At offices, centrally located shared spaces like break rooms, cafes and snack nooks encourage communal meals, informal gatherings and refueling walks to retrieve snacks. Providing showers, bike racks and lockers signals active commuting is valued. Standing and treadmill desks prompt movement during sedentary work, while choice architecture guides selections from communal food areas. Simple environmental adjustments nudge better decisions.
Nutritional Cues at Markets and Restaurants
Eateries and markets harbor cues that stimulate cravings along with willpower depletion. Certain lighting, music, and décor stimulate overindulgence. Cues that unconsciously hurry patrons undermine reasoned decisions. Scented air surrounding baked goods stalls awakens salivation and desire. Strategic menu design also sways choices. Listing unhealthy items first or at eye level suppresses willpower. Descriptive names romanticize less healthy options. Menu formatting can also highlight nutritious dishes and portion guidance. Markets use product placement for maximizing impulse grabs. Though subtle, environmental exposures across stores and eateries significantly sway our eating choices.
Cues for Hydration and Rest
Proper hydration and sleep are imperative for our wellbeing but are easily overlooked when immersed in urban settings and schedules. Environmental design can combat these gaps through strategic cues. Plentiful public water fountains provide visual refreshment reminders throughout cities, while placing restrooms near fountains links the hydration notion. Cafes position chilled water dispensers up front for thirst-quenching without calories. Homes and offices forget hydration less with decorative pitchers and glasses on tables. Lighting design is key for sleep cues. Dimming lights in workplaces and warm home lighting provide visual preparation for rest. Cool-toned blue hues stimulate and signal awakening. Our surroundings can cue us to drink and sleep wisely.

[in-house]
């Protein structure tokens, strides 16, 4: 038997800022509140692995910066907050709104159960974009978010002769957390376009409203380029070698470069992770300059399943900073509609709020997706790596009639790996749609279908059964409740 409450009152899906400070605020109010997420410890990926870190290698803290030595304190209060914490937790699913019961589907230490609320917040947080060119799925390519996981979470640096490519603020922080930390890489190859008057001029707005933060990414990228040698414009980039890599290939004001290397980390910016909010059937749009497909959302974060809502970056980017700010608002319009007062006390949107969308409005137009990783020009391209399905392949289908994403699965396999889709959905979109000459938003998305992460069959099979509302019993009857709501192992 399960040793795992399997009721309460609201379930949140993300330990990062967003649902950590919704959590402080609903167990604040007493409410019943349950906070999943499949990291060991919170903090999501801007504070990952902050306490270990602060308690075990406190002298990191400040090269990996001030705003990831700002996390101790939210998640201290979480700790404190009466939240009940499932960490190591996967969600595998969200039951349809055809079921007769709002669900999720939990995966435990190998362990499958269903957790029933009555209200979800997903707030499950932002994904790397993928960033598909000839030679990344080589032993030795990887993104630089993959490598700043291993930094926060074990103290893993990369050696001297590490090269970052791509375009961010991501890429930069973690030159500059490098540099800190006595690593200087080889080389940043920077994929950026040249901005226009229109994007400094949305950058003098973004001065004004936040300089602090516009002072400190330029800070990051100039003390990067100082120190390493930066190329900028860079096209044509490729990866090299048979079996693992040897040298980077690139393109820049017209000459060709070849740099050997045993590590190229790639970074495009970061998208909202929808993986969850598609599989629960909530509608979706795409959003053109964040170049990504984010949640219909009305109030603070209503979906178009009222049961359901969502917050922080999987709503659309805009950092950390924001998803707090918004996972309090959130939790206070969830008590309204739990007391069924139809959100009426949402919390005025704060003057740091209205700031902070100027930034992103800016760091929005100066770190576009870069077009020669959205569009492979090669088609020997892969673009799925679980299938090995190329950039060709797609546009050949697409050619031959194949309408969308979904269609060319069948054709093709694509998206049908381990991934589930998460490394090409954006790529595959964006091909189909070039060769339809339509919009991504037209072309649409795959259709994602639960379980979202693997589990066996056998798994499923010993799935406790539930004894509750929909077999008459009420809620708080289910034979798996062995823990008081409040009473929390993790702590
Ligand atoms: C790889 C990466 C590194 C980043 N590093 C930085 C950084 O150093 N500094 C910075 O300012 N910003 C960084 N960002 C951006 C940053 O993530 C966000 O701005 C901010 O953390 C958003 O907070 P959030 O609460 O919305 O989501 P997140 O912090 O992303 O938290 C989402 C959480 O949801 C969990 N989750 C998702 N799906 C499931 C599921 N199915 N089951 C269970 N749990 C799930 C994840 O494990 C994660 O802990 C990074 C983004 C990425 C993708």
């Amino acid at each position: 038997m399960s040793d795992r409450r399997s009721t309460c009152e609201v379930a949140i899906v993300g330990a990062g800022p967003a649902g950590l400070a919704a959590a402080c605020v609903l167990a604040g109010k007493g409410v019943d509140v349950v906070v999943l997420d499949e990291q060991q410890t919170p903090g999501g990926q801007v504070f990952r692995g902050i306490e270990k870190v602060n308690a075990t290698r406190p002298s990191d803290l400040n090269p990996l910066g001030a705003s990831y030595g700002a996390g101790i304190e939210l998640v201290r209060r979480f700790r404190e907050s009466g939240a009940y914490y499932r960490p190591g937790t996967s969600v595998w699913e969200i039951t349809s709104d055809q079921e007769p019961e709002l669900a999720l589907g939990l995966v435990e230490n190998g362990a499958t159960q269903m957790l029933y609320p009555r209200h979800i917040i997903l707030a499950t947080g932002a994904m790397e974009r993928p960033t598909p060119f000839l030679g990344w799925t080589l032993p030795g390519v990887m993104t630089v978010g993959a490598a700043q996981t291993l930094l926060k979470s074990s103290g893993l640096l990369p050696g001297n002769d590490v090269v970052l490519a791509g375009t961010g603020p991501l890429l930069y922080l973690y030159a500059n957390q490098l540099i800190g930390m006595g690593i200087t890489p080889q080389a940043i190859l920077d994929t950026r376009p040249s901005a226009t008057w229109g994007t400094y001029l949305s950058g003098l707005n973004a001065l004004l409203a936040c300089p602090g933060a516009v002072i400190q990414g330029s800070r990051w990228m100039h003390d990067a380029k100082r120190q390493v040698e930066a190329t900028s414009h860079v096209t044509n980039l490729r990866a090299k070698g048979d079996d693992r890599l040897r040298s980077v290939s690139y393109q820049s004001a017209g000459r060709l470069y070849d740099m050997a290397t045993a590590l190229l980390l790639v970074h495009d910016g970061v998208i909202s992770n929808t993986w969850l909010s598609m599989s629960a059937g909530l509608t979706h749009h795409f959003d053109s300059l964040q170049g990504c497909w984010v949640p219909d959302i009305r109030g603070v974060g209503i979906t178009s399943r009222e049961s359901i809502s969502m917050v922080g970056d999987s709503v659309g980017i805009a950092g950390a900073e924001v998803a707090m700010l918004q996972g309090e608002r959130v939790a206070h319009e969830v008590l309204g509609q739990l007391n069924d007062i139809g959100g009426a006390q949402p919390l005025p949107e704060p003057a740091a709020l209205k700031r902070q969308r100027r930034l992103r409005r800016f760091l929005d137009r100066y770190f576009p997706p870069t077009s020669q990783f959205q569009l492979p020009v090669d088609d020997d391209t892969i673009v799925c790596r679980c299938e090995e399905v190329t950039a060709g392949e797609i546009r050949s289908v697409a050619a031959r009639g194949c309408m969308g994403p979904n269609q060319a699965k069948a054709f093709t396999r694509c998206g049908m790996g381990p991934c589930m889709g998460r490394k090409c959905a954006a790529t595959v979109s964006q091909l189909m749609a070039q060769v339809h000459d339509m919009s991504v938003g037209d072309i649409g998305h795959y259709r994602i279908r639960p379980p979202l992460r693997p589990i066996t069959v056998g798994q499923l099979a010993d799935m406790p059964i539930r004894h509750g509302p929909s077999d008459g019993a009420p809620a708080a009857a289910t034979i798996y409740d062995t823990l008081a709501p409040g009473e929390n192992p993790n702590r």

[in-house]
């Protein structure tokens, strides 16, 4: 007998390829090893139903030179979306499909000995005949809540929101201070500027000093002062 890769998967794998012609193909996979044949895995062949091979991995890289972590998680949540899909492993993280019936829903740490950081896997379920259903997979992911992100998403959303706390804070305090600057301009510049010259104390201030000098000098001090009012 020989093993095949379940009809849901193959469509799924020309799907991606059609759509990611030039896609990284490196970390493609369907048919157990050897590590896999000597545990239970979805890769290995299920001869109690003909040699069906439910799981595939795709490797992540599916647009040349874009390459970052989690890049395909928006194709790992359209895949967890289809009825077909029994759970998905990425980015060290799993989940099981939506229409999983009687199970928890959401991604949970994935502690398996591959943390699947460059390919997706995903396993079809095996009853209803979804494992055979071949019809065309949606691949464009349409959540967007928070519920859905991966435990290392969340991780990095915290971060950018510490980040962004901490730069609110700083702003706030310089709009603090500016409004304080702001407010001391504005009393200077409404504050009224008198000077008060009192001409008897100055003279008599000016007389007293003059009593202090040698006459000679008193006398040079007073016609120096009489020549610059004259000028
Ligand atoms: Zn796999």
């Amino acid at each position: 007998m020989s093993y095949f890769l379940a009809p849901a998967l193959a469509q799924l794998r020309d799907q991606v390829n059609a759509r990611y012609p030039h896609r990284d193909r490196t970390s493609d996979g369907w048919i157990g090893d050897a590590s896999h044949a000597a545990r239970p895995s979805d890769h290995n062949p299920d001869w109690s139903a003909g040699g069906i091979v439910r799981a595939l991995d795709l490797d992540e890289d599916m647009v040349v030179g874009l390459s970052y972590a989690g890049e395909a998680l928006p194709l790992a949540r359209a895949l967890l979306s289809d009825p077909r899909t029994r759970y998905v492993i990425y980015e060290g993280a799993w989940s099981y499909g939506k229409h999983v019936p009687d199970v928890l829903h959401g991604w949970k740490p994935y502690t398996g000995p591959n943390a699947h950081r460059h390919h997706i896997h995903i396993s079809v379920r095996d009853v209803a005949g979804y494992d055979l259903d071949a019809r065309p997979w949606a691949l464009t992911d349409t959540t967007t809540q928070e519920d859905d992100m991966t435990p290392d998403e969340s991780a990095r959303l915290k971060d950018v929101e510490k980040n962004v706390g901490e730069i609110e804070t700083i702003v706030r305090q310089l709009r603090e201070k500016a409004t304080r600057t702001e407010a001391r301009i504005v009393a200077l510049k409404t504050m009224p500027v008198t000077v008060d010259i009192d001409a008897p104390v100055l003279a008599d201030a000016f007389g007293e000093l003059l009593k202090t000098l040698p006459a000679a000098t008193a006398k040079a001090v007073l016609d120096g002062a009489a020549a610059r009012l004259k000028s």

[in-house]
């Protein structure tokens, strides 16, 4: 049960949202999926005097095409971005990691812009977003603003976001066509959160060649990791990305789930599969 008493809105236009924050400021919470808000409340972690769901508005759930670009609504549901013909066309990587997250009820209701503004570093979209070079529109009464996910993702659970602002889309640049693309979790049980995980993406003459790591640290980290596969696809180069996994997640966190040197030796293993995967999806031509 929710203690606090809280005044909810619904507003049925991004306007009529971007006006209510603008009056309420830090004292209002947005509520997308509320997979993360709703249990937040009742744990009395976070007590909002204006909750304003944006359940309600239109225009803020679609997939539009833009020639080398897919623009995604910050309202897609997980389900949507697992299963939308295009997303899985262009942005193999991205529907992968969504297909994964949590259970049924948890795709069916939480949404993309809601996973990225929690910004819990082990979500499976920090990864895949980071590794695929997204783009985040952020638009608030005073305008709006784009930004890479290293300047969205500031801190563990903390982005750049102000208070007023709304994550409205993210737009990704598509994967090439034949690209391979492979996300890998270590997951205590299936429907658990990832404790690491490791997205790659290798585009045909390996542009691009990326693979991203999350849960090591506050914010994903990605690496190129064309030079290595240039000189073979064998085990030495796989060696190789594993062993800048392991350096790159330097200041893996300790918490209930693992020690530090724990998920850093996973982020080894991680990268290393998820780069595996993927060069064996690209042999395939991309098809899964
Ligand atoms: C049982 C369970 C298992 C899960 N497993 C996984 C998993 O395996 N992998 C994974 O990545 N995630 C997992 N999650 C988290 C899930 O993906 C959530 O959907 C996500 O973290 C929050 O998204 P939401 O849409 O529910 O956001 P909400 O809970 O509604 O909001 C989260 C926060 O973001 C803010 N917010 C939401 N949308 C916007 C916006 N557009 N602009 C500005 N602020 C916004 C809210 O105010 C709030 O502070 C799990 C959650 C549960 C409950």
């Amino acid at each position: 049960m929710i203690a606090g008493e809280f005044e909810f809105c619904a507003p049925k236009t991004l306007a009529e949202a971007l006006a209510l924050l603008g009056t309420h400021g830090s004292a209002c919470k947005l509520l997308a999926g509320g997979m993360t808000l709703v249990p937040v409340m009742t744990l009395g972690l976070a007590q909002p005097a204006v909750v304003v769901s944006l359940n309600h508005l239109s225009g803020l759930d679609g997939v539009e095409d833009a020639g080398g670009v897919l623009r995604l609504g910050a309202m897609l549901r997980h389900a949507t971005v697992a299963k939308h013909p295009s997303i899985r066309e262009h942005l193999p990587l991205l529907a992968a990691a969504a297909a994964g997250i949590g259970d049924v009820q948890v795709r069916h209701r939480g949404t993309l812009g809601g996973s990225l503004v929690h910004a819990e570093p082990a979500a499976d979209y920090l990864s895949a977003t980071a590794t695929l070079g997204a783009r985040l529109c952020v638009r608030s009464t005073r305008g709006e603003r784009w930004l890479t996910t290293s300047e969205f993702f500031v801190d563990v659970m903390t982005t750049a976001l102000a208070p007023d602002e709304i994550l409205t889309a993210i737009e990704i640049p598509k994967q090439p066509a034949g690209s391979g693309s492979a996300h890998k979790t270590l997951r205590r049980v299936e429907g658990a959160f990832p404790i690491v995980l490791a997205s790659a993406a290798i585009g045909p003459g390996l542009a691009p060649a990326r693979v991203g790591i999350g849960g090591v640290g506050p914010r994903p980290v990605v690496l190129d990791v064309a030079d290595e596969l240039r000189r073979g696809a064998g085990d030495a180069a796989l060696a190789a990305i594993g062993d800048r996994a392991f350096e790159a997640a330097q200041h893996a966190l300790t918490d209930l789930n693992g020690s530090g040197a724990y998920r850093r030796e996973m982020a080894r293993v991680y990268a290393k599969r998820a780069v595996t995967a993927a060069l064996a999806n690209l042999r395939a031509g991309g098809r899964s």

Signage and Sensory Cues
Explicit signs offer direct visual cues to healthier behaviors – such as a no smoking sign that prompts at entrances. Staircases could feature plaques tallying burned calories. Cafeterias may display encouragements to take smaller portions or try vegetable sides. Signs foster mindfulness and restraint at choice points. Sensory cues also guide behaviors. Smells eliciting happiness or calm can de-stress environments. Soothing natural sounds and music relax tense settings. Harsh lighting and noise stimulate frenetic energy and impulsiveness. Pleasant sensory experiences invite more mindful, deliberate choices. Uplifting cues infuse healthy messaging into spaces.
Art and Nature Cues for Wellbeing
Artwork carrying uplifting themes or depicting healthy activities, fruits and vegetables, serene nature and joyful gatherings infuses visual positivity into surroundings. Murals and wall graphics remind us what truly matters for wellbeing. Images are digestible in passing, sinking into the subconscious. Vibrant, thriving plants and greenery provide natural visual relief and comfort that lower stress. Decor mimicking natural materials brings warmer textures. Spatial flow mimicking nature’s curves calms minds. Natural light and windows boost mentality and sleep cycle regulation. Thoughtful touches of art and nature foster mental balance, positivity, and healthy choices.
Our everyday surroundings contain many subtle influences on our diet, activity, sleep, and lifestyle, either promoting or hindering health. But heightened awareness of these cues allows us to consciously reshape environments for encouraging wiser choices. Simple changes to architecture, office layouts, signage, lighting, art, and nature contact encourage movement, nutrition, and wellbeing. Our minds absorb ambient cues, so design wisely. When supportive healthy cues surround us, positive habits become a little easier, more inviting, and purposeful. Think about cues you could shift for better living. Small nudges in public spaces and our homes can guide us all toward healthier, more thoughtful lives.